Google+ Running in Cork, Ireland

Friday, April 16, 2010

Preview of the Great Island Run (10 Miles) - Sun 18th Apr 2010...(Updated Sat 17th 1pm)
We have several new races on the local road race calendar this year and this one probably has created the biggest buzz. There are no shortage of 5km / 4 mile / 5 mile races but there are relatively few 10 milers about. As you can see from the numbers attending the Mallow '10' and Ballycotton '10', there is something special about a 10 mile race. With the shorter races, it's all about speed. With 10 milers, the pace is all important.

So what is it?.......It is basically a 10 mile road race....with an entry fee of €15.......around Great Island in Cork Harbour......with all proceeds going to the Irish Cancer Society.

How many will be there?........It's really hard to know. The word is that they have 250 pre-entries already. A lot more are likely to enter on the day so I'm kind of guessing that a figure of 400-500 might turn out? It would be very disappointing if it were a lot less.

There are several factors suggesting a large turnout...
1) A new course.......a lot of people will be curious to see what it's like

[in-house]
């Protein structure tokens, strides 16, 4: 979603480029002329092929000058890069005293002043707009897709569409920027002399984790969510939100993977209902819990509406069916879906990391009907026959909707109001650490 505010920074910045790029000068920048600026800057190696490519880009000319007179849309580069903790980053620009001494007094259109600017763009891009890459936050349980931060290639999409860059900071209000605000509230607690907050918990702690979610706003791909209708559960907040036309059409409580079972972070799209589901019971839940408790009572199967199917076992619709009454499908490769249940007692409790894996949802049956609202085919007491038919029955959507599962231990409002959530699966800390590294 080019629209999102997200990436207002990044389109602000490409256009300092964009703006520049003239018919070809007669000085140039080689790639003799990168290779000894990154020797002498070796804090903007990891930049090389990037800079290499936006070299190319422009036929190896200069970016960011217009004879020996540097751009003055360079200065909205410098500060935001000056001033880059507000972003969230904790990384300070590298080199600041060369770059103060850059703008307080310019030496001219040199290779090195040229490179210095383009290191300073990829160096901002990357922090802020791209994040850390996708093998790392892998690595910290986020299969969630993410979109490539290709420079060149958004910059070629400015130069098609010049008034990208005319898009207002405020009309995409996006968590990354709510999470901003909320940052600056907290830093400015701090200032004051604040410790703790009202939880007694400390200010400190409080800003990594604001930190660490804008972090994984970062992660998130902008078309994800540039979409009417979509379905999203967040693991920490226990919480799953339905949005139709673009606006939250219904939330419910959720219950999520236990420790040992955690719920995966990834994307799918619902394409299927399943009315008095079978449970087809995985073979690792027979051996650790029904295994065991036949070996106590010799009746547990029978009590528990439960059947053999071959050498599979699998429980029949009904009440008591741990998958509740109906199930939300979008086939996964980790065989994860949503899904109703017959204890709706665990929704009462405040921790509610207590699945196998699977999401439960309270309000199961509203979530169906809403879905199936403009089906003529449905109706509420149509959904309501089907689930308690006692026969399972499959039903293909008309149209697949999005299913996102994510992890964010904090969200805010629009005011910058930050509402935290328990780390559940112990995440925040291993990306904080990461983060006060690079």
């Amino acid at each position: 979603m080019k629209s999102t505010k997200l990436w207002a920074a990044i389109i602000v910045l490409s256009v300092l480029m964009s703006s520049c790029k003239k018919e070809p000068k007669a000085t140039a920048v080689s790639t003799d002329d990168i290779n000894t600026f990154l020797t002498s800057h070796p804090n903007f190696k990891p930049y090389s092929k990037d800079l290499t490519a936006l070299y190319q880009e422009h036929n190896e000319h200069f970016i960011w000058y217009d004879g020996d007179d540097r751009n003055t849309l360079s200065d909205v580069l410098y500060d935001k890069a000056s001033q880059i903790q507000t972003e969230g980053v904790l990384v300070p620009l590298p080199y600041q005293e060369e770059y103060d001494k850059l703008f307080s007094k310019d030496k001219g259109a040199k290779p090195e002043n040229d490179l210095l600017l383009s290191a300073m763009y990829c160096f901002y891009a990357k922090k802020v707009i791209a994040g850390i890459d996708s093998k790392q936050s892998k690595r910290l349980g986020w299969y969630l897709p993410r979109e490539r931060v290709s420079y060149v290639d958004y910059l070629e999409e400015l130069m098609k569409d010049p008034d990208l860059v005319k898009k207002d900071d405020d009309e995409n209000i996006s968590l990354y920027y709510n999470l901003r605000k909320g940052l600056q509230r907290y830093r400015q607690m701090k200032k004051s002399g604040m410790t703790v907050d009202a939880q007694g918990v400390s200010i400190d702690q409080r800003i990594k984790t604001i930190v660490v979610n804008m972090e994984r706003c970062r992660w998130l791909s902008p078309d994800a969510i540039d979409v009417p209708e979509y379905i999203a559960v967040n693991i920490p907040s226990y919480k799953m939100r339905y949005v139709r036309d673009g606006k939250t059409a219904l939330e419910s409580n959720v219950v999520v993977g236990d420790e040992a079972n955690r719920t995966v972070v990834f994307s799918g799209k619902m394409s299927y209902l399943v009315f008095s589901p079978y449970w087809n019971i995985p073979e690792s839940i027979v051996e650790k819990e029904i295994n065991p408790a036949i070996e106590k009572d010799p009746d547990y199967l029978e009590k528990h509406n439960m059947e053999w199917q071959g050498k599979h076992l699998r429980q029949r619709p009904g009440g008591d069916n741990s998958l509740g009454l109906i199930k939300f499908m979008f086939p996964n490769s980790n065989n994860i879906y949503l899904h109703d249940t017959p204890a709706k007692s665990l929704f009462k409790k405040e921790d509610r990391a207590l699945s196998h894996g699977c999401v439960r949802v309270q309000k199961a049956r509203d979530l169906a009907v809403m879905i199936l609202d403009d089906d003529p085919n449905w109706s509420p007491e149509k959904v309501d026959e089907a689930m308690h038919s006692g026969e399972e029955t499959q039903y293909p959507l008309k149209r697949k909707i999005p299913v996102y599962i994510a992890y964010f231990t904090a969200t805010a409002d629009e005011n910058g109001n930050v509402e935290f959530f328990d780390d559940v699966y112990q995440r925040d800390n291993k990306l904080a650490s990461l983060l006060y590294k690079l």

2) It's for charity
3) 10 miles is a challenge. Most people will travel some distance for a 10 miler whereas they won't for a 5k.
4) There's talk that it's a fast course....more later.

Where to go?.......
The race HQ is the Great Island Community Centre which is located up high in the town of Cobh. It is located very close to the start line for the race so if you look below at the map of the course then you'll get a good idea of where it is. They will have areas for car parking so follow the stewards instructions on the day.

More info.....
The race starts at 11am and they want all runners to be at the start line around 10:40am. How realistic that is I don't know? What is realistic however is that the entry desk will probably be very very busy. Considering the number of people who will enter on the day then this is one race where you really should try to be early. Getting there between 9:30am and 10am certainly would be an advantage.

Preview of the Course.......
I've heard some people say that this is a 'fast' course. At a basic level, you start up high above the town and you finish near sea level so that has to be fast? Perhaps.

I ran the course recently so I got a good feel for what it's like.

Start to Mile 2.....You start near the Centre and you run East. At a crossroads, you take a left and you finish the 1st mile on a steep downhill section. A very fast first mile. Continue on down to the T junction, right and along the road down to Cuskinny. There is a slight fall all the way until just short of the 2 mile mark. Overall, a very fast first 2 miles. However, you're also near sea level. You've just lost all of your height advantage and you still have 8 miles to go.